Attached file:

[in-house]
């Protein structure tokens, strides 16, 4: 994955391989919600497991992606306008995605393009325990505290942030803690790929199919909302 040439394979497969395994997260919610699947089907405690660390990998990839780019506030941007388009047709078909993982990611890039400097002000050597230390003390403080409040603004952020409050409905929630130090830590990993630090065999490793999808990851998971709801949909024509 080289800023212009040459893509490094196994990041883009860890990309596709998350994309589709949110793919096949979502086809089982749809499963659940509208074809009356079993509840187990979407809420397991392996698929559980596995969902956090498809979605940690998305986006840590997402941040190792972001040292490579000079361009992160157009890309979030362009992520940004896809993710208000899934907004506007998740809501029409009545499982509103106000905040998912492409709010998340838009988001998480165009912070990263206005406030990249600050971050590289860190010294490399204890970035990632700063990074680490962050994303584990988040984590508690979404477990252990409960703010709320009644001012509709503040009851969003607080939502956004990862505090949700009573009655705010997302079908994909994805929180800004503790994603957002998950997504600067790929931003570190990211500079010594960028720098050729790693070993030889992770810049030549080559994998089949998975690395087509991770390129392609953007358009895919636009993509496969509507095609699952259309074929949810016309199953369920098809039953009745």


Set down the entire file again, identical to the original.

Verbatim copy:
[in-house]
């Protein structure tokens, strides 16, 4: 994955391989919600497991992606306008995605393009325990505290942030803690790929199919909302 040439394979497969395994997260919610699947089907405690660390990998990839780019506030941007388009047709078909993982990611890039400097002000050597230390003390403080409040603004952020409050409905929630130090830590990993630090065999490793999808990851998971709801949909024509 080289800023212009040459893509490094196994990041883009860890990309596709998350994309589709949110793919096949979502086809089982749809499963659940509208074809009356079993509840187990979407809420397991392996698929559980596995969902956090498809979605940690998305986006840590997402941040190792972001040292490579000079361009992160157009890309979030362009992520940004896809993710208000899934907004506007998740809501029409009545499982509103106000905040998912492409709010998340838009988001998480165009912070990263206005406030990249600050971050590289860190010294490399204890970035990632700063990074680490962050994303584990988040984590508690979404477990252990409960703010709320009644001012509709503040009851969003607080939502956004990862505090949700009573009655705010997302079908994909994805929180800004503790994603957002998950997504600067790929931003570190990211500079010594960028720098050729790693070993030889992770810049030549080559994998089949998975690395087509991770390129392609953007358009895919636009993509496969509507095609699952259309074929949810016309199953369920098809039953009745």